Curator Louise Pittaway of the Old Lighthouse Museum in Stonington, Connecticut, excitedly shows off a recent addition to the exhibition that fills the keeper’s cottage attached to the 1824 lighthouse. Nested and tightly wrapped with long brown strands of straw are four Chinese Canton bowls, their lids buried deep inside the clever package.
“This is the first time I have seen the porcelain packed for shipping,” she says. “I used to wonder how such fragile cargo got halfway around the world intact. An heir just found these, hidden in the rafters of a local 18th-century house.”
Such continuity of homeownership, Pittaway explains, accounts for the unparalleled treasure of historic houses on Stonington’s Main Street. Products of a three-and-a-half-century seafaring history, they range from charming gambrel-roofed Capes to magnificent Italian Villas. Stonington is a walker’s delight: a peninsula of several dozen blocks developed between 1751 and the late 19th century.
Market Street is the historic commercial throroughfare. Today the 19th-century storefronts house chic shops. On nearby Pine Point, with water views in all directions, the 1852 Captain Palmer House was saved from threatened demolition by the Stonington Historical Society in 1994, and offers tours seasonally.
In this lovely area on the border of Connecticut and Rhode Island, rivers create harbors sheltered by the eastern tip of Long Island. Long before William Chesebrough sailed into Stonington Harbor in 1649, people found these protected inlets, with their ample fresh water, great places to live.
Their story lives at the Mashantucket Pequot Museum & Research Center, in a striking modern building nestled into the woods; an attached 185-foot stone-and-glass tower provides views of the area. Beyond its function as the Northeast’s only museum devoted to the area’s native population, the center also hosts tribal gatherings.
A place famous in name around the world, Mystic actually does not exist as a municipality: It is a historic village within the towns of Groton to the south and Stonington to the north. The center of town is cleanly cut in half by the mouth of the Mystic River, spanned by a 1920 bascule bridge (a drawbridge moved by massive concrete counterweights).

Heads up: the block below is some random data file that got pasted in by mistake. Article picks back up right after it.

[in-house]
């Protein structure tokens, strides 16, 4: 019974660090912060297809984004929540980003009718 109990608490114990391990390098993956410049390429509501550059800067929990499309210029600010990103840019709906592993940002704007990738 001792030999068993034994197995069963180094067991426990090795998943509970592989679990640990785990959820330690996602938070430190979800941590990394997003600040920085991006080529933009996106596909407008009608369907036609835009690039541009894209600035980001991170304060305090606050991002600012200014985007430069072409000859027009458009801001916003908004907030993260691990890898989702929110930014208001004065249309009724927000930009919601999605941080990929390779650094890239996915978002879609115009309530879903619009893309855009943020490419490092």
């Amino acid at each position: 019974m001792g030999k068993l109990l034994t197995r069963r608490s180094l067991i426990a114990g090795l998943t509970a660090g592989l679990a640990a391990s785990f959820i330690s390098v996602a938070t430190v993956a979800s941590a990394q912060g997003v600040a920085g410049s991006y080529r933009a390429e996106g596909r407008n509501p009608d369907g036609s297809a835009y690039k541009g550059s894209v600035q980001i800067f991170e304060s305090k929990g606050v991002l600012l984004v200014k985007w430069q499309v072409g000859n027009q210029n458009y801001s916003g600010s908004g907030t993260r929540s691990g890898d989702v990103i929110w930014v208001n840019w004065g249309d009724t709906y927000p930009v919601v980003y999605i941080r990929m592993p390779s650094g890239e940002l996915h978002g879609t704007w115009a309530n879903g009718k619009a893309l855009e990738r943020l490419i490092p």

Mystic is home to Mystic Seaport, a 17-acre complex dedicated to American maritime history and 19th-century coastal New England life. The museum owns a fleet of more than 500 historic vessels; the centerpiece of the collection is the 1841 whaler the Charles W. Morgan, which joins the Emma C. Berry, Sabino, and L.A. Dunton as National Historic Landmarks. Traditional crafts are on display in a 19th-century seaside village. Since its founding in 1929, Mystic Seaport has grown from a niche museum to a national center for maritime research and traditional wooden boatbuilding.
A different kind of watery experience awaits at the Mystic Aquarium and Institute for Exploration, where a seal-rescue program launched in 1976 has widened to include all marine mammals. Exhibits tell of the aquarium’s association with Dr. Robert Ballard and his high-profile underwater discoveries, including the Titanic.
Places to Stay
When Humphrey Bogart and Lauren Bacall married in 1945, they honeymooned in the gatehouse of the Inn at Mystic at the junction of Routes 1 and 27. Crowning the hill, the Colonial Revival 1904 Katherine Haley Mansion (part of the Inn) provides heart-stopping views from period rooms. In Stonington, several bed-and-breakfast inns, such as the Orchard Street Innand Inn at Stonington provide elegant accommodations.